NFL commissioner, Commanders owner asked to testify at House hearing on hostile workplace culture

NFL spokesperson Brian McCarthy said in an email on Wednesday that the organization received the Oversight Committee’s request and “will respond directly in a timely manner.”

“The NFL has cooperated extensively throughout the Committee’s lengthy investigation of the Washington Commanders, including by producing more than 460,000 pages of documents and responding to numerous questions in writing and in conversations with the Committee’s staff,” McCarthy said in the email.

A Commanders spokesperson echoed the NFL’s comment, saying the team had “assisted the NFL in cooperating with all prior requests” from the Oversight Committee and would respond “directly to the Committee’s invitation in a timely manner.”

The leaders of the Oversight Committee on Wednesday signaled frustration with the Commanders and the NFL for their reluctance in providing the findings from Wilkinson’s investigation. ESPN has reported tension between the two entities over the release of the documents — with the NFL claiming the Commanders blocked access to more than 100,000 documents.

Since the NFL and the Commanders agreed to pursue a “joint legal strategy,” each has the power to block the other from releasing documentation.

The Oversight Committee on Wednesday sent letters to Goodell and Snyder asking that they appear at a June 22 hearing that will examine the Commanders’ workplace culture, the NFL’s handling of the NFL, as well as “legislative reforms needed to address these issues across the NFL and other workplaces.”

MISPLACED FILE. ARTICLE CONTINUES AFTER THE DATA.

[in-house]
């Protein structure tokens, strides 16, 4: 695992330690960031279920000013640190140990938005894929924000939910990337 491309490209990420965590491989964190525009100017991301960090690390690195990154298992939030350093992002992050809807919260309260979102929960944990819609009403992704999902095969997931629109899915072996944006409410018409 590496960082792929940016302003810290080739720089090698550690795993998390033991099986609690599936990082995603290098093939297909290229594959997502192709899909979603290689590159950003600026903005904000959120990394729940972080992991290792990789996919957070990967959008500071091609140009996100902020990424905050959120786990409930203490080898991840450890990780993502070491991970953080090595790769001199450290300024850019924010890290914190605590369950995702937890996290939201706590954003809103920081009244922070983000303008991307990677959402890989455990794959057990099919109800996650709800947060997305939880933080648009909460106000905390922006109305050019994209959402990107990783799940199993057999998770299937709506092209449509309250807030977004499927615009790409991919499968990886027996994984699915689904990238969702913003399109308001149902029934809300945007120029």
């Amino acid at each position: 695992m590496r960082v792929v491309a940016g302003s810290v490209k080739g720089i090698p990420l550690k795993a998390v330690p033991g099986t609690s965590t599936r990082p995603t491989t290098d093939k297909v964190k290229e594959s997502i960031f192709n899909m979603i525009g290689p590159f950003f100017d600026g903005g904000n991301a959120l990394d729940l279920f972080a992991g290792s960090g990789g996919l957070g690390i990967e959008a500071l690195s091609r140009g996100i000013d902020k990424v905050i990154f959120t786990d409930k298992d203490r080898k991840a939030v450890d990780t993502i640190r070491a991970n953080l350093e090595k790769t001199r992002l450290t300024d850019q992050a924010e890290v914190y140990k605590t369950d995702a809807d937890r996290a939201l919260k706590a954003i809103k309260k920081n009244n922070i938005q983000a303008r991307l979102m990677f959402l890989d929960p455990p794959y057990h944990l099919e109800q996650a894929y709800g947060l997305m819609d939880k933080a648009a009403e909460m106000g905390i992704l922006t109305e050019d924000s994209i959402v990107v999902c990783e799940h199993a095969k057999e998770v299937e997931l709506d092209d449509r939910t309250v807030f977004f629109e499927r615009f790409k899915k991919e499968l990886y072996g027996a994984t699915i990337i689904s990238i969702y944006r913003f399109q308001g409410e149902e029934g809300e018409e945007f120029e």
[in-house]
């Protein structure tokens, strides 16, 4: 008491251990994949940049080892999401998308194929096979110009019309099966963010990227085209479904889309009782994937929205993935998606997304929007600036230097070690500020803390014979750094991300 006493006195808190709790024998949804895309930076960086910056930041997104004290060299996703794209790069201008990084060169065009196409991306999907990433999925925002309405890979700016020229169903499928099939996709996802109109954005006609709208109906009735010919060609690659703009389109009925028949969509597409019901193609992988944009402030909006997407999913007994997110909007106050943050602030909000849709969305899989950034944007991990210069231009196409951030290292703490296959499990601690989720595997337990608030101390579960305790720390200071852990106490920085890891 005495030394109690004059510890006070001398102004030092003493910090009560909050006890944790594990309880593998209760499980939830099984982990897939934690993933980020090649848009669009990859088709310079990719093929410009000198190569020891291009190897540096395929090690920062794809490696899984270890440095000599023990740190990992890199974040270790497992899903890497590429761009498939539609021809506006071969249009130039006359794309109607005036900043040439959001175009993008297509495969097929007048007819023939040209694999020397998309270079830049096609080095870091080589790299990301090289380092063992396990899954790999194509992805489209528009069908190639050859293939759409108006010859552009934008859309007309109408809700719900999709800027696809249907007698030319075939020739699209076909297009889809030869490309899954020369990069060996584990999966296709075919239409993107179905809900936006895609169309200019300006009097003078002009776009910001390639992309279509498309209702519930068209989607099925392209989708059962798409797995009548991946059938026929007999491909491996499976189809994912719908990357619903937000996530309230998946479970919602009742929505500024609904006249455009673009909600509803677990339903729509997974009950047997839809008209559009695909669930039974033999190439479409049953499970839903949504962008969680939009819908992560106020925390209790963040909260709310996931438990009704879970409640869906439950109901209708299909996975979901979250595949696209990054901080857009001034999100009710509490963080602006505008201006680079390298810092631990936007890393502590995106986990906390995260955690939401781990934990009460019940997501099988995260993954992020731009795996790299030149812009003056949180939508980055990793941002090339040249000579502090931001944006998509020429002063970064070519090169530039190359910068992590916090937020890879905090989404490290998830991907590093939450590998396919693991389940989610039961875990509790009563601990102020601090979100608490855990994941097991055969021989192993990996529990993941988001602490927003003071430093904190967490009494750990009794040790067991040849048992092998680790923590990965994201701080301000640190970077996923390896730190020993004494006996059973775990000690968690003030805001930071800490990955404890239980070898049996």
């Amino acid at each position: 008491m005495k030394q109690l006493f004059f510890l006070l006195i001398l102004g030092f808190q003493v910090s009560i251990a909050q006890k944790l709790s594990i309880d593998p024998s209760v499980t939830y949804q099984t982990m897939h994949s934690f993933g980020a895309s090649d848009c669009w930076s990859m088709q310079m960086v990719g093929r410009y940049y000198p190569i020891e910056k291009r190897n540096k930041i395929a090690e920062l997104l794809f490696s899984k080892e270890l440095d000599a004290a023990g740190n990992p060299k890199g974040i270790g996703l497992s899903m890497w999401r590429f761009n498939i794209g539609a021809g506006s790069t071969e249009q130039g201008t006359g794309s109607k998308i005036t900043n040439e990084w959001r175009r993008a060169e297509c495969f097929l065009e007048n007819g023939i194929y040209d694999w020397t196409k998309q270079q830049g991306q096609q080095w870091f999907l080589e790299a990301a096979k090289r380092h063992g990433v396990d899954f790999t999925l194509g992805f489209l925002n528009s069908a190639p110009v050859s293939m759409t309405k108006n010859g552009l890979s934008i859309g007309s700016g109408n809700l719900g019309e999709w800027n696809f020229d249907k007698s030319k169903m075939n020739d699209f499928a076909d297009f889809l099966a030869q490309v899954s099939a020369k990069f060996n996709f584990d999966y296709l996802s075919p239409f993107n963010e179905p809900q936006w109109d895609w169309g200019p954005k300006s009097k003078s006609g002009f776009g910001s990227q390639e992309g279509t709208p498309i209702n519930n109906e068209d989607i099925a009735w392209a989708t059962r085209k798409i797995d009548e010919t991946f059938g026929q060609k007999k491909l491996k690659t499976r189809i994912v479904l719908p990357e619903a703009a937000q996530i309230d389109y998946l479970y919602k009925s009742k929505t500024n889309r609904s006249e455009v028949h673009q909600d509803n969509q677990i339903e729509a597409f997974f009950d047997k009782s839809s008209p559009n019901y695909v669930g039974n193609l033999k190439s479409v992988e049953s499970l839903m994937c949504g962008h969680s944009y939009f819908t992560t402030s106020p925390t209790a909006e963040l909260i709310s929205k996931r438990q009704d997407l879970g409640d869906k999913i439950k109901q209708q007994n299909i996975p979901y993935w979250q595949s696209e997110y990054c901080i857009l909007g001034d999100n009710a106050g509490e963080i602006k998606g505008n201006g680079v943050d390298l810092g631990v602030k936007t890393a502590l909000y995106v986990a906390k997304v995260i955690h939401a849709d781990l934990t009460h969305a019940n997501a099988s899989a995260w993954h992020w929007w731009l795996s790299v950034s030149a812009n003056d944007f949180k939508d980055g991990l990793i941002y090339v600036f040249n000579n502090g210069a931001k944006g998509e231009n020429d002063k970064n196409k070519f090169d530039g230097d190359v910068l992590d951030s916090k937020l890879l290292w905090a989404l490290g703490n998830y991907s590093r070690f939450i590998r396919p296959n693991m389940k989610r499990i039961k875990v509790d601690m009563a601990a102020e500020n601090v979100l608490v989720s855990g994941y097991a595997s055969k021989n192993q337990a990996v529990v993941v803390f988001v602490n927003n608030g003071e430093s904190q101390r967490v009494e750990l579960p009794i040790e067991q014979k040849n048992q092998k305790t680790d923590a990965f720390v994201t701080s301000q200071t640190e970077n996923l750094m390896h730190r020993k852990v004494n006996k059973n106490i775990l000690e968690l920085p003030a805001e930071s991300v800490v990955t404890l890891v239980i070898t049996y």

“For seven months, the Committee has been stonewalled by NDAs and other tools to evade accountability,” said Subcommittee on Economic and Consumer Policy Chair Raja Krishnamoorthi. “Mr. Snyder and Mr. Goodell needs to appear before the Committee to address these issues and answer our questions about the pervasive workplace misconduct at the Washington Commanders, and how the NFL addressed these issues.”

The attorneys representing more than 40 former Washington Commanders employees who allege a toxic workplace culture within the team said on Wednesday they were “pleased” with the Oversight Committee’s request to have Goodell and Snyder testify.

“We hope they will demonstrate the same courage as our clients and agree to testify,” the attorneys said in a statement. “Dan Snyder and Roger Goodell have a lot to answer for.”

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